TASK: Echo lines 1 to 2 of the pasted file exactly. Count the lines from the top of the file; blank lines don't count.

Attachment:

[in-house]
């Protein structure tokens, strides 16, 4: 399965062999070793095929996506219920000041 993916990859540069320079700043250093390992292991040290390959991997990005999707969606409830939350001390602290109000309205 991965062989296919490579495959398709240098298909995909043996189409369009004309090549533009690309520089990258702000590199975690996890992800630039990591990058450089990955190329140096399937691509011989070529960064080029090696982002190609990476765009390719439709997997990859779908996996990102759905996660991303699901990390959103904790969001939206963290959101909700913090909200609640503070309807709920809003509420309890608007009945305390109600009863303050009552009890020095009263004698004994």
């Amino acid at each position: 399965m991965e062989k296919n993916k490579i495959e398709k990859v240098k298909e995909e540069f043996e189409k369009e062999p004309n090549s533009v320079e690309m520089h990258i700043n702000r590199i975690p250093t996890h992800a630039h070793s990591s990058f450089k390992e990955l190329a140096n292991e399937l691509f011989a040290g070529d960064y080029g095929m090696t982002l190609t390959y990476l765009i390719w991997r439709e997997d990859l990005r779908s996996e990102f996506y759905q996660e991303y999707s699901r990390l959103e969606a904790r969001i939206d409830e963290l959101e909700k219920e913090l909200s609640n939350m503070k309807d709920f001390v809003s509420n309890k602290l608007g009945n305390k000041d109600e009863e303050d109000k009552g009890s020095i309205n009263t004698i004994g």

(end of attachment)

[in-house]
């Protein structure tokens, strides 16, 4: 399965062999070793095929996506219920000041 993916990859540069320079700043250093390992292991040290390959991997990005999707969606409830939350001390602290109000309205 991965062989296919490579495959398709240098298909995909043996189409369009004309090549533009690309520089990258702000590199975690996890992800630039990591990058450089990955190329140096399937691509011989070529960064080029090696982002190609990476765009390719439709997997990859779908996996990102759905996660991303699901990390959103904790969001939206963290959101909700913090909200609640503070309807709920809003509420309890608007009945305390109600009863303050009552009890020095009263004698004994």